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Cybersecurity and Business Centers

I once had the pleasure of attending GrrCON, the InfoSec conference in Grand

Rapids, Michigan. The event was a complete pleasure to attend with the talks, vendors, and

others involved. As this is a bit away from my residence, there was a need for me to stay at one

of the local hotels. One evening there was a bit of extra time and I walked around for a bit and

found the business center. This typically is where people would go when staying at the hotel to

check their work email, print items, etc.

In review of the equipment, these were the general use desk tops with a multi-purpose printer.

There were no security measures noted with the two computers on the desk. There could have

been a simple check to ensure the person using the system was indeed a guest. This could have

taken the form of a simple login with the person’s last name and room number. This would not

have slowed the system down significantly and would have allowed for a speed bump for

someone seeking data in an unauthorized manner.

For the record, there were no illegal or unlawful activities with this. I was a guest at the hotel,

had checked in previously, and was authorized to be present and use the facilities in their

entirety. The mouse was moved to wake up the computer system. There were two folders

analyzed (Documents and Downloads). These were opened simply to see if anyone had left any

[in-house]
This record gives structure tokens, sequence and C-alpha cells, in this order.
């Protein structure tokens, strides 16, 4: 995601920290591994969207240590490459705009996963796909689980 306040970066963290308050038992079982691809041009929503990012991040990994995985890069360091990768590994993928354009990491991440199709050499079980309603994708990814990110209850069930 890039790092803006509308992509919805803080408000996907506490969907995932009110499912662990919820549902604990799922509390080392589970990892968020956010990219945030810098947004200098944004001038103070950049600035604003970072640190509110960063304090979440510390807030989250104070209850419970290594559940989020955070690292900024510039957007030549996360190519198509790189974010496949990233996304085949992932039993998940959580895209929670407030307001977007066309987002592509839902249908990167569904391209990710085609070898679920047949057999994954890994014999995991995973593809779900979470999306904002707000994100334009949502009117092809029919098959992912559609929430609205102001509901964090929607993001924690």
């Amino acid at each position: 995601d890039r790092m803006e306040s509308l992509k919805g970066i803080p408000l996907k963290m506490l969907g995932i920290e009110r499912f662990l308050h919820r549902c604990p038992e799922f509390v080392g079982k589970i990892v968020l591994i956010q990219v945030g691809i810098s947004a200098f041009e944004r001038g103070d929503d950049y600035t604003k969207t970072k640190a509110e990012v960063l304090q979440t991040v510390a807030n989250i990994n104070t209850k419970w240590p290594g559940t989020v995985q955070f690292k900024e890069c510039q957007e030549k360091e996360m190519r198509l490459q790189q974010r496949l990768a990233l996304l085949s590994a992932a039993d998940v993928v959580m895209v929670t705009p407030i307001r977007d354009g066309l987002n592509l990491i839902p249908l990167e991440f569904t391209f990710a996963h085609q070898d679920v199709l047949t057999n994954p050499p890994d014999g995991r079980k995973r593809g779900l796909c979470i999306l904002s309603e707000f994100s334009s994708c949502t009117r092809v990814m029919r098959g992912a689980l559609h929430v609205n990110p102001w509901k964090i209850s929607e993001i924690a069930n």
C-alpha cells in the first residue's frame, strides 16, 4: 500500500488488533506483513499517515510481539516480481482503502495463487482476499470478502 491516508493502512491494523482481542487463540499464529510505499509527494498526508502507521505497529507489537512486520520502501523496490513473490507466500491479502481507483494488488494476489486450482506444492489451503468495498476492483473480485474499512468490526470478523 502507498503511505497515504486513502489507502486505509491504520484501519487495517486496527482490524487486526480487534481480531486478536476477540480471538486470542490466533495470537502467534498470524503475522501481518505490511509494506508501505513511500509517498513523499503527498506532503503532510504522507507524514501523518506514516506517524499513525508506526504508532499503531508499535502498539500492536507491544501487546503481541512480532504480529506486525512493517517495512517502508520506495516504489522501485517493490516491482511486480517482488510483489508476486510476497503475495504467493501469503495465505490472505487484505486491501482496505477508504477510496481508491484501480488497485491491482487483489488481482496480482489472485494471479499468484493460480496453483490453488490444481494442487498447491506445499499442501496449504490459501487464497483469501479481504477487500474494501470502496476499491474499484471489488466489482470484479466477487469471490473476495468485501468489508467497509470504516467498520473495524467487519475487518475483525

files on their system. Unfortunately, there were files present from 2014 to the 2017. The files

were not encrypted or had any protections engaged. Anyone walking into the hotel and then to

the business center could have simply sat down, woken up the computer, and clicked on the files.

These varied dramatically and were personal and corporate (non-hotel) files that people had been

working with on a public computer.

Most of the files consisted of flight tickets, healthcare card images, medical records, mechanical

engineering drawings (not sure if these were confidential or non-patented intellectual property),

quotes for work to be done, presentations to global corporations, home appraisals, etc. This is a

treasure trove of data that may be used for nefarious purposes. The full extent of this and the

potential abuses is a topic for a much longer article.

As a responsible researcher and member of the InfoSec community, this was reported to the hotel

and the medical office whose records were on the computer. The initial thought was the hotel

would send the usual “Thank you …” email and let it go from there, and the medical office

would take note and contact me immediately in light of the potential HIPAA violation and fines.

Unfortunately, I was sadly mistaken. The hotel contacted three times within 12 hours to let me

know they were going to take care of the issue. I was amazed at the speed and tenacity of their

response and actions. Given this I have a new respect for the corporate chain. On the other hand,

the medical office still has not contacted me after four days. The medical office’s medical staff

has allowed expressly the large amount of risk to the patient whose records the medical staff just

left on an open computer for the long term. Anyone could have reviewed this and violated the

patient’s confidence, privacy, and respect. The information from the medical records can easily be coupled with others and sold on the Dark Web, making the patient’s life very interesting fo the next 10+ years.

For the consultants and Administrators, please provide training and simple insight into how to

handle medical records away from the office. This should not have been so easy to gather.

About the Author - Charles Parker, II has been working in the info sec field for over a decade, performing pen tests, vulnerability assessments, consulting with small- to medium-sized businesses to mitigate and remediate their issues, and preparing IT and info sec policies and procedures. Mr. Parker’s background includes work in the banking, medical, automotive, and staffing industries.


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